Ponds, pools and fountains are all beautiful additions to an outdoor space, but they aren't necessarily original. There are many more water elements beyond these most common options that you can use in your landscaping--ideas that may fit your landscape more appropriately.
Waterfalls, and water walls, whether they are large or small, create an aural and visual addition to a landscape. They can be expensive to install, but they can be worth the trouble. Waterfalls can empty into other water elements in a landscape, such as ponds or pools.
If you want a larger, more dramatic water feature, add a waterwheel to your landscape. You will need a more elaborate water set up, such as a creek with enough force to push the wheel forward. Additionally, you could use the waterwheel as a part of a Rube Goldberg-like water element in your garden with the water causing other things to occur, such as bamboo tipping features.
If you are looking to create a more economical water feature in your landscape, install a rain chain. Rain chains are a good replacement for downspouts and are chains that hang from the top of a building and channel the rain downward from the roof in a beautiful display. Metals that don't rust are typically used for rain chains. Copper is often used.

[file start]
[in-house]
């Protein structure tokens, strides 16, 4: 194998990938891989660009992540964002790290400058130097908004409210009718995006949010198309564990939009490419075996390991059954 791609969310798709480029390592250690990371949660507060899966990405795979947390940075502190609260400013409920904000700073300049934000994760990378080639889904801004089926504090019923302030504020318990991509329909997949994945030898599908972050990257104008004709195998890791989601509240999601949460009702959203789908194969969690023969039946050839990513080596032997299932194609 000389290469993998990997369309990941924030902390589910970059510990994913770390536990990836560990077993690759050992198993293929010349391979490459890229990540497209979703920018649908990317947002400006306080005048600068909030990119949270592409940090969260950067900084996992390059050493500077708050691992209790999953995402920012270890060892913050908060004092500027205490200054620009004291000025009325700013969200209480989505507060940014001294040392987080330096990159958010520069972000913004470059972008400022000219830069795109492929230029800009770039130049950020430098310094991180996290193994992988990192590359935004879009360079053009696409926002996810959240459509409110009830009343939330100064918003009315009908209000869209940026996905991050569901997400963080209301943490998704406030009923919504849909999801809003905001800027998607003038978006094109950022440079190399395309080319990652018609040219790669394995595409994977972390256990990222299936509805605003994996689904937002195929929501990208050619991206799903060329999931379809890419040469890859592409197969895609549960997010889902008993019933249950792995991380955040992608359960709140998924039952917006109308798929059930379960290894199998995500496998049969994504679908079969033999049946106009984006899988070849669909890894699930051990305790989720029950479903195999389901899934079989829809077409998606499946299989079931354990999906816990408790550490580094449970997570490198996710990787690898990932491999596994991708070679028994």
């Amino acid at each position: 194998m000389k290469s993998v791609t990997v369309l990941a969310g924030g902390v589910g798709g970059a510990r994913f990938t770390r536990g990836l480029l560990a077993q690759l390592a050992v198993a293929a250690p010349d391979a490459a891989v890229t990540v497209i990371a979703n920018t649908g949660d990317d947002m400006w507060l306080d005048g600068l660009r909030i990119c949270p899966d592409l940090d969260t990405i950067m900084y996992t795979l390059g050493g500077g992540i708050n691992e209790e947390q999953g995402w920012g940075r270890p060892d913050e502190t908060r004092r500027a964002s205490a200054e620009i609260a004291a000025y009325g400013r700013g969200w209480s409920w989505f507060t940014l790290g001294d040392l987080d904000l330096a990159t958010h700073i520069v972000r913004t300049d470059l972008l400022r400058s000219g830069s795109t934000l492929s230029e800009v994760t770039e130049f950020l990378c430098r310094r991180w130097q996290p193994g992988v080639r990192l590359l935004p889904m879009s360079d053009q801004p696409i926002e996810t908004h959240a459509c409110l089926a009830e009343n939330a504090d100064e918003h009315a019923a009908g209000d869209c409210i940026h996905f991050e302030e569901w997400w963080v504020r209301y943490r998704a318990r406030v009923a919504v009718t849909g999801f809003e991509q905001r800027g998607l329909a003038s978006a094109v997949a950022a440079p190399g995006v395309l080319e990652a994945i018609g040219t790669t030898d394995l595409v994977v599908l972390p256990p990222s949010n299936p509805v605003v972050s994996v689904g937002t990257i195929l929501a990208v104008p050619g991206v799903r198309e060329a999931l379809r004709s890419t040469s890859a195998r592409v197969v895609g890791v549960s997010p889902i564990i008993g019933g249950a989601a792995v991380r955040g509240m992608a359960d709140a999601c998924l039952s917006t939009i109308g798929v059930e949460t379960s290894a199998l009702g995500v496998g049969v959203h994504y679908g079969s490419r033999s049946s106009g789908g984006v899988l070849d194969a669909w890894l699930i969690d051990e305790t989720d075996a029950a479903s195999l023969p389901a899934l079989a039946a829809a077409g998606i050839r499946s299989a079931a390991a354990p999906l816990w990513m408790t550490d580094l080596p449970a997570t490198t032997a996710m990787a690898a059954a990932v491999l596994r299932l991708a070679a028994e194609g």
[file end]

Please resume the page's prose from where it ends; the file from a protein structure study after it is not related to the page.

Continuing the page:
Reflecting pools are a dramatic addition to any landscaped space. These pools add a sense of serenity to the outdoor environment while enhancing the beauty of other nearby landscaping features due to the mirror image that the pool creates. The keys to making a reflecting pool do its job well are a high contrast between the color of the pool's lining and features it is to reflect. A dark lining paired with a light object is the best combination.
The first thing that you may think of when you think of a water barrel is something bright, big and plastic. You don't need to use a plastic barrel, though, to collect the rain. Instead, choose a more aesthetically pleasing design, such as a rustic basin or a water-proofed wooden barrel.